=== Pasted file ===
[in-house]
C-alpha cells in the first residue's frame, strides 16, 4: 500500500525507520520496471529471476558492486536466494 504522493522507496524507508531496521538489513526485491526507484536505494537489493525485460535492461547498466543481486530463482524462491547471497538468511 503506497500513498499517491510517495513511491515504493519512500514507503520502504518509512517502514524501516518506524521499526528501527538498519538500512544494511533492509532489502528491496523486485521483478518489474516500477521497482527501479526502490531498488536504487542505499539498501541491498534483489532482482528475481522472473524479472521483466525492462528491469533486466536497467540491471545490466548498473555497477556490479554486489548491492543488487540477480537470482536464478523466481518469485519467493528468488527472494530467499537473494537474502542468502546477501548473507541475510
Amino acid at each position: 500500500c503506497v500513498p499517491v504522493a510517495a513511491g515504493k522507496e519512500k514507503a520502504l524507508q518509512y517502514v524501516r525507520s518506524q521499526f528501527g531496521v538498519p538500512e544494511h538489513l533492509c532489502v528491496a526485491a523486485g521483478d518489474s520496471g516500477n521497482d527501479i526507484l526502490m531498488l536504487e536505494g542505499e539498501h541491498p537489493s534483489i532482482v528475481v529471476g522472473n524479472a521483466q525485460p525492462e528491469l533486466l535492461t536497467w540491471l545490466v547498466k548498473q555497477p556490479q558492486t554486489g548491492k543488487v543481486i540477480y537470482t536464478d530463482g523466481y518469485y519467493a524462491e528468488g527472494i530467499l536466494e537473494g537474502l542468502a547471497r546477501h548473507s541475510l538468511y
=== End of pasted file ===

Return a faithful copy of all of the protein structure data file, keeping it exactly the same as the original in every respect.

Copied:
[in-house]
C-alpha cells in the first residue's frame, strides 16, 4: 500500500525507520520496471529471476558492486536466494 504522493522507496524507508531496521538489513526485491526507484536505494537489493525485460535492461547498466543481486530463482524462491547471497538468511 503506497500513498499517491510517495513511491515504493519512500514507503520502504518509512517502514524501516518506524521499526528501527538498519538500512544494511533492509532489502528491496523486485521483478518489474516500477521497482527501479526502490531498488536504487542505499539498501541491498534483489532482482528475481522472473524479472521483466525492462528491469533486466536497467540491471545490466548498473555497477556490479554486489548491492543488487540477480537470482536464478523466481518469485519467493528468488527472494530467499537473494537474502542468502546477501548473507541475510
Amino acid at each position: 500500500c503506497v500513498p499517491v504522493a510517495a513511491g515504493k522507496e519512500k514507503a520502504l524507508q518509512y517502514v524501516r525507520s518506524q521499526f528501527g531496521v538498519p538500512e544494511h538489513l533492509c532489502v528491496a526485491a523486485g521483478d518489474s520496471g516500477n521497482d527501479i526507484l526502490m531498488l536504487e536505494g542505499e539498501h541491498p537489493s534483489i532482482v528475481v529471476g522472473n524479472a521483466q525485460p525492462e528491469l533486466l535492461t536497467w540491471l545490466v547498466k548498473q555497477p556490479q558492486t554486489g548491492k543488487v543481486i540477480y537470482t536464478d530463482g523466481y518469485y519467493a524462491e528468488g527472494i530467499l536466494e537473494g537474502l542468502a547471497r546477501h548473507s541475510l538468511y